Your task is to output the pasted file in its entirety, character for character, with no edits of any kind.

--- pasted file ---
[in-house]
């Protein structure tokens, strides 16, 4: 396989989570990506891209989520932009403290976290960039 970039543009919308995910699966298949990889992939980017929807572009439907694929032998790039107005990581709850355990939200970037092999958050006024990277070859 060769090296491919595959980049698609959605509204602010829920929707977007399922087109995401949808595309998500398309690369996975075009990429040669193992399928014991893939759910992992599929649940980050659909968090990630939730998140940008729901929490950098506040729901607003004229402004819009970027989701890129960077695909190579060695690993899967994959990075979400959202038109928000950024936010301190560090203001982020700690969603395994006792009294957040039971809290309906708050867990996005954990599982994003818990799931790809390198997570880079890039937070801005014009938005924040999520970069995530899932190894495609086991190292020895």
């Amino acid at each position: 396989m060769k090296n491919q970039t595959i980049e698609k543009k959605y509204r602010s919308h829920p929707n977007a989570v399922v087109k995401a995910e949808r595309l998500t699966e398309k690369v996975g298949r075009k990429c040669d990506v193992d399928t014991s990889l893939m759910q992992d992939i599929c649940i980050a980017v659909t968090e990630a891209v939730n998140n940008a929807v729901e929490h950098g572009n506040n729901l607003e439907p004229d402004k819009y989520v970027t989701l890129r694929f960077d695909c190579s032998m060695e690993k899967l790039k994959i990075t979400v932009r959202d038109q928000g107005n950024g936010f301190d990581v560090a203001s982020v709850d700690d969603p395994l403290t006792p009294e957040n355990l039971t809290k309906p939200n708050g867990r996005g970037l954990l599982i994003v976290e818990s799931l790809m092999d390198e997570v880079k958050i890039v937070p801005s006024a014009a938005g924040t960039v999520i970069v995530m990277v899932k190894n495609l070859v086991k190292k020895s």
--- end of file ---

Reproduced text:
[in-house]
């Protein structure tokens, strides 16, 4: 396989989570990506891209989520932009403290976290960039 970039543009919308995910699966298949990889992939980017929807572009439907694929032998790039107005990581709850355990939200970037092999958050006024990277070859 060769090296491919595959980049698609959605509204602010829920929707977007399922087109995401949808595309998500398309690369996975075009990429040669193992399928014991893939759910992992599929649940980050659909968090990630939730998140940008729901929490950098506040729901607003004229402004819009970027989701890129960077695909190579060695690993899967994959990075979400959202038109928000950024936010301190560090203001982020700690969603395994006792009294957040039971809290309906708050867990996005954990599982994003818990799931790809390198997570880079890039937070801005014009938005924040999520970069995530899932190894495609086991190292020895």
């Amino acid at each position: 396989m060769k090296n491919q970039t595959i980049e698609k543009k959605y509204r602010s919308h829920p929707n977007a989570v399922v087109k995401a995910e949808r595309l998500t699966e398309k690369v996975g298949r075009k990429c040669d990506v193992d399928t014991s990889l893939m759910q992992d992939i599929c649940i980050a980017v659909t968090e990630a891209v939730n998140n940008a929807v729901e929490h950098g572009n506040n729901l607003e439907p004229d402004k819009y989520v970027t989701l890129r694929f960077d695909c190579s032998m060695e690993k899967l790039k994959i990075t979400v932009r959202d038109q928000g107005n950024g936010f301190d990581v560090a203001s982020v709850d700690d969603p395994l403290t006792p009294e957040n355990l039971t809290k309906p939200n708050g867990r996005g970037l954990l599982i994003v976290e818990s799931l790809m092999d390198e997570v880079k958050i890039v937070p801005s006024a014009a938005g924040t960039v999520i970069v995530m990277v899932k190894n495609l070859v086991k190292k020895s």